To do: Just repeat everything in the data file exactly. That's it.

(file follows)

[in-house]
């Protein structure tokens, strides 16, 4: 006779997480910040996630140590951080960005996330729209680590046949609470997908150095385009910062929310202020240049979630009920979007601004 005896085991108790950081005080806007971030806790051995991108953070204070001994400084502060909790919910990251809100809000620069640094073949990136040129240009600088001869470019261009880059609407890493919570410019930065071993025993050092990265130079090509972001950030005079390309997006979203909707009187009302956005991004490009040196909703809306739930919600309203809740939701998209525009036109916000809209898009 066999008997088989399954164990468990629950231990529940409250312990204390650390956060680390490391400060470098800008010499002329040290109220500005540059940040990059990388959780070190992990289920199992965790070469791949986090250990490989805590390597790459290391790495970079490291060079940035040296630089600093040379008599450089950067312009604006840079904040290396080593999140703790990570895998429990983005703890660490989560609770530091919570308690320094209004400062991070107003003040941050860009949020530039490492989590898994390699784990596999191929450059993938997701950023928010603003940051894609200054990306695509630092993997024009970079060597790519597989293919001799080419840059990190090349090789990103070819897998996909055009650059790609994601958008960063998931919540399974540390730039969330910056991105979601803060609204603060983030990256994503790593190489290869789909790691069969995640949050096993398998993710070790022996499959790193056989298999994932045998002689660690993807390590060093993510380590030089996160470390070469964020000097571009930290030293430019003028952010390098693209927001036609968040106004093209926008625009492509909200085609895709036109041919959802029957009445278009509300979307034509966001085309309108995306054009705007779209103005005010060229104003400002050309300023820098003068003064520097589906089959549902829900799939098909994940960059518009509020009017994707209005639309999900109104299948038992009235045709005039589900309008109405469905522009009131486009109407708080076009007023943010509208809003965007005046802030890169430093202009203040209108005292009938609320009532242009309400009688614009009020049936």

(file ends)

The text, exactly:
[in-house]
């Protein structure tokens, strides 16, 4: 006779997480910040996630140590951080960005996330729209680590046949609470997908150095385009910062929310202020240049979630009920979007601004 005896085991108790950081005080806007971030806790051995991108953070204070001994400084502060909790919910990251809100809000620069640094073949990136040129240009600088001869470019261009880059609407890493919570410019930065071993025993050092990265130079090509972001950030005079390309997006979203909707009187009302956005991004490009040196909703809306739930919600309203809740939701998209525009036109916000809209898009 066999008997088989399954164990468990629950231990529940409250312990204390650390956060680390490391400060470098800008010499002329040290109220500005540059940040990059990388959780070190992990289920199992965790070469791949986090250990490989805590390597790459290391790495970079490291060079940035040296630089600093040379008599450089950067312009604006840079904040290396080593999140703790990570895998429990983005703890660490989560609770530091919570308690320094209004400062991070107003003040941050860009949020530039490492989590898994390699784990596999191929450059993938997701950023928010603003940051894609200054990306695509630092993997024009970079060597790519597989293919001799080419840059990190090349090789990103070819897998996909055009650059790609994601958008960063998931919540399974540390730039969330910056991105979601803060609204603060983030990256994503790593190489290869789909790691069969995640949050096993398998993710070790022996499959790193056989298999994932045998002689660690993807390590060093993510380590030089996160470390070469964020000097571009930290030293430019003028952010390098693209927001036609968040106004093209926008625009492509909200085609895709036109041919959802029957009445278009509300979307034509966001085309309108995306054009705007779209103005005010060229104003400002050309300023820098003068003064520097589906089959549902829900799939098909994940960059518009509020009017994707209005639309999900109104299948038992009235045709005039589900309008109405469905522009009131486009109407708080076009007023943010509208809003965007005046802030890169430093202009203040209108005292009938609320009532242009309400009688614009009020049936």